Irreversible Retina Damage Caused By Elmiron Side Effects, Lawsuit Claims
According to allegations raised in a recently filed product liability lawsuit, side effects of Elmiron caused a Kentucky woman to suffer irreversible retina damage which has left her with permanent vision problems after years of taking the bladder drug for treatment of interstitial cystitis.
Brenda Perkins filed the complaint (PDF) in the U.S. District Court for the District of New Jersey on February 18, alleging Johnson & Johnson, its’ Janssen Pharmaceuticals subsidiary, as well as Teva Pharmaceuticals and Alza Corporation, failed to adequately warn users and the medical community about the risk of vision loss and retinal damage that may be caused by Elmiron.
The drug makers have marketed Elmiron as a safe and effective treatment for interstitial cystitis for decades, without providing any warnings about the vision risks or importance of monitoring for retina changes until last year, when updated warnings about the Elmiron eye risks were added to the label for the first time.
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Side effects of Elmiron have been associated with vision loss and retina damage known as pigmentary maculopathy.
Although independent studies and case reports have described cases of irreversible retina damage from Elmiron for years, many doctors remained unaware of the connection until recently, leading many users to continue taking the medication for years after they developed signs or symptoms of vision side effects, further worsening the permanent damage to the retina.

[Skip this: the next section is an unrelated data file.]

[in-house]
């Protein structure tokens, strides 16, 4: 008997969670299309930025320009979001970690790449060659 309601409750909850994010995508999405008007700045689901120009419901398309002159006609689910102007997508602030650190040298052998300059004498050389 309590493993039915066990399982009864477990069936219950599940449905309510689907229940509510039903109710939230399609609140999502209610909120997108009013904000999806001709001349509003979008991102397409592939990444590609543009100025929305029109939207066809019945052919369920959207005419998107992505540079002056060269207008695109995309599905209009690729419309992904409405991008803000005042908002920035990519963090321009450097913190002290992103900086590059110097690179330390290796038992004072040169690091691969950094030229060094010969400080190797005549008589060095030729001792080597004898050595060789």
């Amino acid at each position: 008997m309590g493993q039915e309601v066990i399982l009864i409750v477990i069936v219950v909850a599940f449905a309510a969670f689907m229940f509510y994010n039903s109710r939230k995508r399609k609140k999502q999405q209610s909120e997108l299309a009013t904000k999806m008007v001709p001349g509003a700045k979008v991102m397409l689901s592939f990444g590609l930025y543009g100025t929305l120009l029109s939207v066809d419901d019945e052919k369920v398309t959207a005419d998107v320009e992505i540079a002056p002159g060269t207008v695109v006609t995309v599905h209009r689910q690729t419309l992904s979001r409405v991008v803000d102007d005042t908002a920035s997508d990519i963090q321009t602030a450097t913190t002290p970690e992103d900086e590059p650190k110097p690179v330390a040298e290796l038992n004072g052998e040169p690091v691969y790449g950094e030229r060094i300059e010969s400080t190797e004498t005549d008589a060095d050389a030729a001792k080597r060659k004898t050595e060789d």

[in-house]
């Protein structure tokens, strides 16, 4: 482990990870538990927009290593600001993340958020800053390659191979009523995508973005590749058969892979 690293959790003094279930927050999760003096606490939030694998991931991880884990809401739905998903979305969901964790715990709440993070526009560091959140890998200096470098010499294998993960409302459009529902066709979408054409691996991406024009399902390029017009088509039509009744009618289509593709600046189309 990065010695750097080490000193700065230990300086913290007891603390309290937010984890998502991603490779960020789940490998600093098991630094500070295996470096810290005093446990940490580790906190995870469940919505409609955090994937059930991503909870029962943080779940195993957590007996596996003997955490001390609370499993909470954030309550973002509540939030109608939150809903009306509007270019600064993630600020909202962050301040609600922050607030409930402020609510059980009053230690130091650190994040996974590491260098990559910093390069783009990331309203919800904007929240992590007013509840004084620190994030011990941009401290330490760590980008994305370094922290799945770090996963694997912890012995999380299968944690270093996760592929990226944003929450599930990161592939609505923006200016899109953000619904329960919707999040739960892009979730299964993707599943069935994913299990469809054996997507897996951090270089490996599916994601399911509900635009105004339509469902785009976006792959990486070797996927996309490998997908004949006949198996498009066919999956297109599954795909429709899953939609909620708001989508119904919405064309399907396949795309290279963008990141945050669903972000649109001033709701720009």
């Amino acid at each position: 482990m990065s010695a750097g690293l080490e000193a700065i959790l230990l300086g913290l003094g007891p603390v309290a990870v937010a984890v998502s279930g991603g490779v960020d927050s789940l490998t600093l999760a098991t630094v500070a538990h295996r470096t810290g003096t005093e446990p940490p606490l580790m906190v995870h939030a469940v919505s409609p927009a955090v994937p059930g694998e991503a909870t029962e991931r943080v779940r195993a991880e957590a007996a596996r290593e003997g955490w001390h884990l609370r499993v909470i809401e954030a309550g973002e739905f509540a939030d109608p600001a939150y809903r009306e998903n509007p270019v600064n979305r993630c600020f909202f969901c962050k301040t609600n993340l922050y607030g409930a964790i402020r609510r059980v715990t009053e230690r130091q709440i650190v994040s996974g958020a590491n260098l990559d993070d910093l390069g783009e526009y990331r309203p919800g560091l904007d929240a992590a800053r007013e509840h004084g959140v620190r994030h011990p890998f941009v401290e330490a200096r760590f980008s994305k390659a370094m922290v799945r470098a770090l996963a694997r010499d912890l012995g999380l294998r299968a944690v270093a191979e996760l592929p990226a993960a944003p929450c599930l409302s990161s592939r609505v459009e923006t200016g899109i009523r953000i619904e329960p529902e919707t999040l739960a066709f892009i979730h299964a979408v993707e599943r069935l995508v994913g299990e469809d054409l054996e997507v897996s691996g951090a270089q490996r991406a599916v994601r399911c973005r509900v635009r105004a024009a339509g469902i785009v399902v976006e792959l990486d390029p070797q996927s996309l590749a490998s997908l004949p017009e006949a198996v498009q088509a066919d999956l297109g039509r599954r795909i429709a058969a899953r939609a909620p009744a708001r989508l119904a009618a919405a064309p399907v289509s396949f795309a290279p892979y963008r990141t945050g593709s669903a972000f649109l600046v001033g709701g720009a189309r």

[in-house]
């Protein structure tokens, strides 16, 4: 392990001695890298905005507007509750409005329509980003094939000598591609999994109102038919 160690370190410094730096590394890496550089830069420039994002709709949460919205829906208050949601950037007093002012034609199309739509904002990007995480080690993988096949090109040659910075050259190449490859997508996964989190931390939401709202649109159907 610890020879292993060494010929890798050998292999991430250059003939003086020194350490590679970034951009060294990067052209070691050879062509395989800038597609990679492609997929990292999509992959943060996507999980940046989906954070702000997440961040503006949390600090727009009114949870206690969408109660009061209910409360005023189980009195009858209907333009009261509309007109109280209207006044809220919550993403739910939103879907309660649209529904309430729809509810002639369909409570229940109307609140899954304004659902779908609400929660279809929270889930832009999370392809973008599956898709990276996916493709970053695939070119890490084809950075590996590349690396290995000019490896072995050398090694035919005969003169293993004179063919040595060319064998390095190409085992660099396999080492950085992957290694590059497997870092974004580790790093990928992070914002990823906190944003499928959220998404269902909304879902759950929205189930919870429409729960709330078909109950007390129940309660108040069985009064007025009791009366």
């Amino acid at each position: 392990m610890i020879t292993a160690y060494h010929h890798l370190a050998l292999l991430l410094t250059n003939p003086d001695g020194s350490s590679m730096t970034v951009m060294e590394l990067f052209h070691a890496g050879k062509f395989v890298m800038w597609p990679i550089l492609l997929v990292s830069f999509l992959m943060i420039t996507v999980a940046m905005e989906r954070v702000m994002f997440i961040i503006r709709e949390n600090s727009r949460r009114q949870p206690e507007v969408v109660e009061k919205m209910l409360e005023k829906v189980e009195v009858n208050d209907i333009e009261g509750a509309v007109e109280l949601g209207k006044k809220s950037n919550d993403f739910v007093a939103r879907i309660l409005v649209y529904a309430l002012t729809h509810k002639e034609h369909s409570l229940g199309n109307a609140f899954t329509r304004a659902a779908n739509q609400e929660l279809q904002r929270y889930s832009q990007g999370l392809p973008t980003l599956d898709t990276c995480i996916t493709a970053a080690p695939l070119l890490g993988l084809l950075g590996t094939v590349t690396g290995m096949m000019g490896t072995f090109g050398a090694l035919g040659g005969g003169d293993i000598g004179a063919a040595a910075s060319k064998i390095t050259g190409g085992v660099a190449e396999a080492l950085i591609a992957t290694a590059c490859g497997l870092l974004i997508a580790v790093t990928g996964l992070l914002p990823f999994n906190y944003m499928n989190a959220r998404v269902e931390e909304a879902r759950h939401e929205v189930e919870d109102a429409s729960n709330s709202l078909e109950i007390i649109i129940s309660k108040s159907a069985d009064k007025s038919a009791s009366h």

Perkins indicates she began taking Elmiron in 2012 for the treatment of interstitial cystitis and bladder pain, continuing to use the drug until 2020. However, the lawsuit indicates she experienced a number of symptoms of vision problems and retinal changes, and now has been left with permanent damage known as maculopathy.
“Plaintiff’s prescribing physicians were given no warning by Defendants of the serious risk of vision threatening retinal changes, including vision loss and maculopathy posed by Elmiron,” according to the complaint. “Plaintiff was given no warning by Defendants of the need for ophthalmologic monitoring before taking, while taking and after discontinuing Elmiron,” noting in the lawsuit that further vision changes may continue to progress even though she is no longer taking the drug.
The case joins a growing number of Elmiron retina damage lawsuits being pursued by former users, alleging permanent injuries may have been avoided if earlier warnings had been provided by the drug makers.
Given common allegations raised in dozens of complaints brought throughout the federal court system, the U.S. Judicial Panel on Multidistrict Litigation (JPML) established consolidated pretrial proceedings last month, centralized the cases before one judge in the U.S. District Court for the District of New Jersey.
As Elmiron lawyers continue to review and file claims in the coming months and years, it is expected several hundred, if not thousands, of similar complaints may be brought on behalf of former users nationwide.
Following coordinated discovery and a series of “bellwether” trials likely to be held in the federal MDL, if the drug makers fail to negotiate Elmiron settlements for users left with vision problems, the complaints filed by Baum and other plaintiffs will be remanded back to U.S. District Courts nationwide in future years, for individual jury trials.
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